Founded by the Denver and Rio Grande Railroad in 1880, Durango was once a young city surrounded by silver mining towns and the wild, wild west. Today the railroad still passes through, even though the mining towns have turned to ghost towns. Durango has settled in as a carefully preserved National Historic Landmark, like no other in America.
Day 4 : Durango
Very near Durango, Mesa Verde National Park holds over 4,000 known archaeological sites. Six hundred of these are cliff dwellings, built by the fourth era of Ancestral Puebloans to occupy the region. The first group were Basketmakers who lived in the region between the start of the Christian era to about 400 AD. Around 400 AD, the residents started building roofed dwellings and making pottery. Archaeologists termed these people the Modified Basket-makers. Near 750 AD, they began to use bows and arrows and group their houses to form compact villages. Pueblo is a Spanish term meaning village. The Cliff Dwellings you will visit at Mesa Verde date from between 1100-1300 AD when homes were built into alcoves in the canyon walls.
Day 5 : Monument Valley
Distance: 202 miles
Monument Valley has a series of spectacular landscapes, yet each is completely different from the other geological formations in the area. In 1883, prospector Cass Hite wandered up White Canyon from his base camp along the Colorado River in search of gold. Instead he found three magnificent bridges sculpted from sandstone that were publicized by National Geographic Magazine in 1904.
In 1908, President Theodore Roosevelt established Natural Bridges National Monument, creating Utah’s first National Park Service affiliate. When the park was expanded to protect nearby Puebloan structures, the General Land Office assigned the Hopi names of Sipapu, (place of emergence), Kachina (reflecting the rock art on the bridge) and Owachomo (rock mound). A nine-mile scenic loop starting and ending near the Natural Bridges Visitor Centre overlooks each of the bridges. A trailhead for each bridge is also located along the drive.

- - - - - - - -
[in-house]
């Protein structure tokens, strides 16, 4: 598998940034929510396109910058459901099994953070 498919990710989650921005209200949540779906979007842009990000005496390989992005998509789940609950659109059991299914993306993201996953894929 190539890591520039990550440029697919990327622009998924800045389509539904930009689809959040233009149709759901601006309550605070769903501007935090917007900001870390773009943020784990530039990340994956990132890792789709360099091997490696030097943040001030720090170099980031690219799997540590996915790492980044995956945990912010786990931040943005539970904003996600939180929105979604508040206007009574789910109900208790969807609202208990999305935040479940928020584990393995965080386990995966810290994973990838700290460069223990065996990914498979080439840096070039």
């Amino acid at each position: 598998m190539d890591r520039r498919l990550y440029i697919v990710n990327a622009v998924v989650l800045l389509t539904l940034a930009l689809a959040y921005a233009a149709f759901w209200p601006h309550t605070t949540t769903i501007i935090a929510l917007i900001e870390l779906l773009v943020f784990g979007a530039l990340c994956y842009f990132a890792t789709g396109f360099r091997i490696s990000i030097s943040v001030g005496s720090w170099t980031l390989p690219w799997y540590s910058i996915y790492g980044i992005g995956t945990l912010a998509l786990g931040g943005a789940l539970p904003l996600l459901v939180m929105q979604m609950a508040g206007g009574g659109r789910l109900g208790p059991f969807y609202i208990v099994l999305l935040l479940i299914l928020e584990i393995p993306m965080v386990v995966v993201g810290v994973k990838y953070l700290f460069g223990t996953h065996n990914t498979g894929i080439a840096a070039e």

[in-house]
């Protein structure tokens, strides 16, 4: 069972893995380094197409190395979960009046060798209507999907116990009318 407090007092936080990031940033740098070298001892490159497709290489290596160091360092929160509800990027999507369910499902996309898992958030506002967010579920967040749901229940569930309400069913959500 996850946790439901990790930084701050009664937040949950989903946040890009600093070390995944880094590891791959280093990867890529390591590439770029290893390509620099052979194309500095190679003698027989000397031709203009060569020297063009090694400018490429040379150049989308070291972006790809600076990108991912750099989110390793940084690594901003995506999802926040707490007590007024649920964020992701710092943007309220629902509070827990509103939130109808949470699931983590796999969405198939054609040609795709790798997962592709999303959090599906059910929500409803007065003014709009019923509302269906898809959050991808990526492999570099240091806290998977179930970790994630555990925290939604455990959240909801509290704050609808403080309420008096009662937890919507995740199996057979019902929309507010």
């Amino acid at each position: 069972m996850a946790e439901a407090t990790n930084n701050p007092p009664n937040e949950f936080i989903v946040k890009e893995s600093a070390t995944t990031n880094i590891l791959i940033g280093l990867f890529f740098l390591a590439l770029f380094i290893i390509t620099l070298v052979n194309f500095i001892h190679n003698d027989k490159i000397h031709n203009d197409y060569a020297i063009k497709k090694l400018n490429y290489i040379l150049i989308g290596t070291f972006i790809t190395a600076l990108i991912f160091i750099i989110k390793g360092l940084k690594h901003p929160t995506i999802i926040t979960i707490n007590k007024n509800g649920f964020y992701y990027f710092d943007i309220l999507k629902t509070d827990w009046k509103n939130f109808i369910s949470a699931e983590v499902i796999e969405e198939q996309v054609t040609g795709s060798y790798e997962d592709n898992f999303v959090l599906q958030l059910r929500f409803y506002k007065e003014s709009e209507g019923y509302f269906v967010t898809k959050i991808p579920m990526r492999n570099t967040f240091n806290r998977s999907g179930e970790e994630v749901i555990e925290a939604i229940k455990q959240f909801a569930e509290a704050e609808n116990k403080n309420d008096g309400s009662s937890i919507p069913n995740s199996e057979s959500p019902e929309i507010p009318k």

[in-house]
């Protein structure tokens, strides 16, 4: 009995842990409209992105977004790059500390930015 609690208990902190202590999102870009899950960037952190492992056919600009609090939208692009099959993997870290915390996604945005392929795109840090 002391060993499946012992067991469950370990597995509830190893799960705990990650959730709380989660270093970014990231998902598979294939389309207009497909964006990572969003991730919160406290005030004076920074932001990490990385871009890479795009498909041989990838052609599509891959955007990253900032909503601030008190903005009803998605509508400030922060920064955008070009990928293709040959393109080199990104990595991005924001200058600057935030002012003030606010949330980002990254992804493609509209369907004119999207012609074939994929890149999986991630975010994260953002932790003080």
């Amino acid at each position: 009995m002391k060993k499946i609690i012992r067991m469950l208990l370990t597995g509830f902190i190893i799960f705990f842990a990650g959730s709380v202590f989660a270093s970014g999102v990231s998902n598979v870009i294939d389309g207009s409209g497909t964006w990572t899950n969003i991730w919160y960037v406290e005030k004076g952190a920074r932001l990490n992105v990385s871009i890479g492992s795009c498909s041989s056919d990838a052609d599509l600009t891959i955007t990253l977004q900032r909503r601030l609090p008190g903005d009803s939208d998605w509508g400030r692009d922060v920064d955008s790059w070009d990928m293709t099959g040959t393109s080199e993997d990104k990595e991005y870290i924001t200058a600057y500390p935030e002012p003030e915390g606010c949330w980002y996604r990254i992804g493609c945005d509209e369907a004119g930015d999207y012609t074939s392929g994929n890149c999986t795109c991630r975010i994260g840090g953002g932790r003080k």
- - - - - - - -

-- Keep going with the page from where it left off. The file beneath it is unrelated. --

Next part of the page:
Valley of the Gods is a red dust landscape punctuated with silver-green brush. The valley, lying at the base of a 1,200 foot bluff is called Cedar Mesa. The area’s jagged towers, gravely washes and tortured sandstone formations line the Valley of the Gods Road, a 17-mile dirt route that forms a scenic loop. Each bend in the road reveals a surprise, a slightly different shade of red or a new rock contortion, many of which are described in Navajo legend as ancient warriors frozen in time.
The Hovenweep National Monument protects six Puebloan-era villages spread out over a 20-mile expanse of mesas and canyons on the Utah-Colorado border. The Square Tower Group, with multistoried towers perched on canyon rims and balanced on boulders, serves as the primary contact facility with a Visitor Centre and Interpretive Trail. Take time to explore and marvel at the skill of these ancient builders.
Day 6 : Chinle
Distance: 144 miles
Chinle is located very near Monument Valley which is not a valley at all, but a wide flat, sometimes desolate landscape with red mesas and buttes jutting hundreds of feet in the air. These are the surviving remnants of sandstone layers that once covered the region. Some rise as high as 1,000 feet. Canyon de Chelley covers 130 square miles surrounding three major canyons. Many well reserved Anasazi ruins reveal the culture of the ancient peoples who lived in the area, ancestors of he present day Navajo who still farm the valley floor.
Day 7 : Albuquerque
Distance: 229 miles
Today as you head back to Albuquerque, we suggest a side trip from Canyon de Chelley to Shiprock and Farmington. As you pass through Shiprock, it will be very apparent why this town received its name. Between Farmington and Aztec, we suggest a side trip to Aztec to the Aztec Ruins National Monument, once home to ancestral Pueblo people. From there, it’s a scenic drive back to Albuquerque to be well positioned for your flight tomorrow.
Day 8 : Albuquerque
As you leave Albuquerque for your flight back to the UK, you may consider extending your stay. Perhaps contrast your tour with a visit to the bright lights of Las Vegas, followed by a trip to the famous Grand Canyon and National Parks to finish of your adventure.
Call the travel specialists at Bon Voyage to discuss your ideal Four Corners tour.